Operations research originated during World War II with the military's need for a scientific method of providing executive departments with a quantitative decision-making basis. This volume — co-written by the father of operations research and one of his closest associates — originally ap... read more
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Operations research originated during World War II with the military's need for a scientific method of providing executive departments with a quantitative decision-making basis. This volume — co-written by the father of operations research and one of his closest associates — originally appeared in classified form but was later made available to scientists, engineers, and other nonmilitary professionals. The authors discuss probability and the use of measures of effectiveness. They explore strategical kinematics, tactical analysis, gunnery and bombardment problems, operational experiments with equipment and tactics, and organizational and procedural problems. This new edition features an introduction by Saul I. Gass. 51 figures. 31 tables.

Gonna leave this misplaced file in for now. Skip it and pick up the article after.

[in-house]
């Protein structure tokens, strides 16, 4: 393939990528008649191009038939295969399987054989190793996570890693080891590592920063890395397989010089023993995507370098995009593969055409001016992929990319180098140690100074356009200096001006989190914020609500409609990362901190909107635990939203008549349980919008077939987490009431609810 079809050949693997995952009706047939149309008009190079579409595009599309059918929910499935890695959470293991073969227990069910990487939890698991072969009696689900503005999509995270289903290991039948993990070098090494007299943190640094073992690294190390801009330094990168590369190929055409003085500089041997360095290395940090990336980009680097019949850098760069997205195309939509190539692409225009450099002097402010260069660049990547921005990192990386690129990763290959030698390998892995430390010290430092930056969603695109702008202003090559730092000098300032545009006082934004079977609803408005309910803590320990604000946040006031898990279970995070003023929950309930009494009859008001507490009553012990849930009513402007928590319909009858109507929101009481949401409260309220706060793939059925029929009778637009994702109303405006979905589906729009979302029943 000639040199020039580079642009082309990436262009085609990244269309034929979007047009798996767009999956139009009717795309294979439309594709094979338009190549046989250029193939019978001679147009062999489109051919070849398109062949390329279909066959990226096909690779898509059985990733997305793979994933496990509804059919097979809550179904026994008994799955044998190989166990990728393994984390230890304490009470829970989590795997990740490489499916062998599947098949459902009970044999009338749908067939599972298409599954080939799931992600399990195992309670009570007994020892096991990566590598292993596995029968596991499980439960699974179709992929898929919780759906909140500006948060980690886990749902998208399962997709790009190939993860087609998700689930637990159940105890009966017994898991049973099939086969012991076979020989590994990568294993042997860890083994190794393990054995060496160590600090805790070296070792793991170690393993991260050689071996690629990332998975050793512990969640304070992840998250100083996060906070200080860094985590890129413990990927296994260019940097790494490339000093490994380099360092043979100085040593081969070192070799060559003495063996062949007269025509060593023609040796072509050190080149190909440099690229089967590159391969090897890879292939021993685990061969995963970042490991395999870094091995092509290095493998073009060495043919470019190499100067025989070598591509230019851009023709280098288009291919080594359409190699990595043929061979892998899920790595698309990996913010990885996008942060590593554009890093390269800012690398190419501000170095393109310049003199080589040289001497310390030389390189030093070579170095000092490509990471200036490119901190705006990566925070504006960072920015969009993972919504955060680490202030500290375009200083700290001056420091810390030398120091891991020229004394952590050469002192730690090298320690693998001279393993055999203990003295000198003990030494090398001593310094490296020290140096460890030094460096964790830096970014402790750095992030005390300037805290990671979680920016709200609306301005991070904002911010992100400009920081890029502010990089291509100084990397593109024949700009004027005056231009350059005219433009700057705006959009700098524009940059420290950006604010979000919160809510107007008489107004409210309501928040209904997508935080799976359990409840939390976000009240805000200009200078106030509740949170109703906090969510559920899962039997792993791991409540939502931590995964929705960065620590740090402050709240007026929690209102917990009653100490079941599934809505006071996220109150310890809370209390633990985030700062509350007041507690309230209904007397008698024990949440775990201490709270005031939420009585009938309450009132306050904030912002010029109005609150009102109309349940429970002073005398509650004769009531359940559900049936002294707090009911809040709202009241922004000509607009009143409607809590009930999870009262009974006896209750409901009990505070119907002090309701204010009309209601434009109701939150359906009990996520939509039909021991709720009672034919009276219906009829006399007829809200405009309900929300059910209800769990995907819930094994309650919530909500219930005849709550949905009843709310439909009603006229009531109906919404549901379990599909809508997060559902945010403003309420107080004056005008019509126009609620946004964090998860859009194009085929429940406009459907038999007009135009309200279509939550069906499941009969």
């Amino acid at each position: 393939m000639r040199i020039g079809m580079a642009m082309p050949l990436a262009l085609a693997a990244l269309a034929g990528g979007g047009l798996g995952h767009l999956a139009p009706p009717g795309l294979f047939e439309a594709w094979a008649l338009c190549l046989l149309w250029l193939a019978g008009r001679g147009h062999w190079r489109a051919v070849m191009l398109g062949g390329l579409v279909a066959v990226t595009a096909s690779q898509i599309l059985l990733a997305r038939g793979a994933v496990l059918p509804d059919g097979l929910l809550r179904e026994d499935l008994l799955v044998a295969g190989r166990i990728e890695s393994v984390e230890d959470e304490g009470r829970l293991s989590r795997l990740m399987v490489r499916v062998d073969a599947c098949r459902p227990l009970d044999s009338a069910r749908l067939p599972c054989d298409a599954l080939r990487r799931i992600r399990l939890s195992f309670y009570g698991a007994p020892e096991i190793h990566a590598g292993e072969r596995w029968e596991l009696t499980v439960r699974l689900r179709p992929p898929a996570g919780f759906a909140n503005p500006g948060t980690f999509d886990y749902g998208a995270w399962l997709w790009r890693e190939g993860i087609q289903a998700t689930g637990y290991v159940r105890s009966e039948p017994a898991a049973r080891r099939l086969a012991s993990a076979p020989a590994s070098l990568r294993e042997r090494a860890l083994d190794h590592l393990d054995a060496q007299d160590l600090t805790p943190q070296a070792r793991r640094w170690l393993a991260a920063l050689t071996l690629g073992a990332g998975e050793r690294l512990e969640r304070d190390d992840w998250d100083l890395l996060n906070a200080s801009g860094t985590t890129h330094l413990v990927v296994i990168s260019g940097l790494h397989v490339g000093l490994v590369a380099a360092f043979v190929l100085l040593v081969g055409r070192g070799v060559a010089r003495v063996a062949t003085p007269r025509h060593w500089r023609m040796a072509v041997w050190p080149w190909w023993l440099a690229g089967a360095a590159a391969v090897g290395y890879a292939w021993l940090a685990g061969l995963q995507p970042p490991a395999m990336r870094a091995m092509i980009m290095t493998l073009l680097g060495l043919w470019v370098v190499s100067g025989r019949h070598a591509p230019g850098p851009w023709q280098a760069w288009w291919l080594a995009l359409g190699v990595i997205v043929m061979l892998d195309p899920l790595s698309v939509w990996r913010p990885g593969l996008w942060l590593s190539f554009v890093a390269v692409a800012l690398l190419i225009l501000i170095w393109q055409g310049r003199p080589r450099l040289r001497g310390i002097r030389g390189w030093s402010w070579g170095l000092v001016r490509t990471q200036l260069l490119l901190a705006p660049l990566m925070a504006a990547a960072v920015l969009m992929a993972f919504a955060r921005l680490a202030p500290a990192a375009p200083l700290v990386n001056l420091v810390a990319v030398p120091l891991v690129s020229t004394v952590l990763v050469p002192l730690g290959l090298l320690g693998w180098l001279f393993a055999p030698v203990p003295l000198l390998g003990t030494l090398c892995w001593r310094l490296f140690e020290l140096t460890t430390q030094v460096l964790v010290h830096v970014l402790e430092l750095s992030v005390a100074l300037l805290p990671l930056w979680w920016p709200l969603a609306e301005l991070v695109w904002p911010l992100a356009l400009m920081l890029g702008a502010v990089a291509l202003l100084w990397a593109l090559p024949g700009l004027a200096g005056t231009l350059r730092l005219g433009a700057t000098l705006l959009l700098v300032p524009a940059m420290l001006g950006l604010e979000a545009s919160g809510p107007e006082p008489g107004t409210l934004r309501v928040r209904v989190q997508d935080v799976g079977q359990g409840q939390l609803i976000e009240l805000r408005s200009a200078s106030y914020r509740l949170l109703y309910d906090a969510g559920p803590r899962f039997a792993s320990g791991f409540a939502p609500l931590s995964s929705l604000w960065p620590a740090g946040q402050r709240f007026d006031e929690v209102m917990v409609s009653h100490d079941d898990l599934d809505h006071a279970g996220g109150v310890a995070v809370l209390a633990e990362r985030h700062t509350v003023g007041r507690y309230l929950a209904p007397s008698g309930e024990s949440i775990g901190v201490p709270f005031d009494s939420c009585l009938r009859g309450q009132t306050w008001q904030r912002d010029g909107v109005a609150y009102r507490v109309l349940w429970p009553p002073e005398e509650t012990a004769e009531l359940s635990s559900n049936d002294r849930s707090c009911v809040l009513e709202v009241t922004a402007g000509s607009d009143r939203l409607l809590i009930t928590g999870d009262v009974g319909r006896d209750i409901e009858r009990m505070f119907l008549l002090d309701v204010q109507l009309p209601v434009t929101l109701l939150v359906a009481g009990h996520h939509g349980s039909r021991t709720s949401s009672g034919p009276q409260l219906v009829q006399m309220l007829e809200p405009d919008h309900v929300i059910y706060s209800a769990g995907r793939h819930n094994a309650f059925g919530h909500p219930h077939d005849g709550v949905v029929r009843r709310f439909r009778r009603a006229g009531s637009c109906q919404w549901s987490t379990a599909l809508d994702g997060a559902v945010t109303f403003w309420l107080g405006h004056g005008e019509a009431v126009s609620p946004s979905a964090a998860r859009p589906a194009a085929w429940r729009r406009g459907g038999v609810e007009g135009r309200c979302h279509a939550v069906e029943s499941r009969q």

Unabridged republication of the edition published by The Technology Press of MIT and John Wiley, Cambridge, Massachusetts, 1951.
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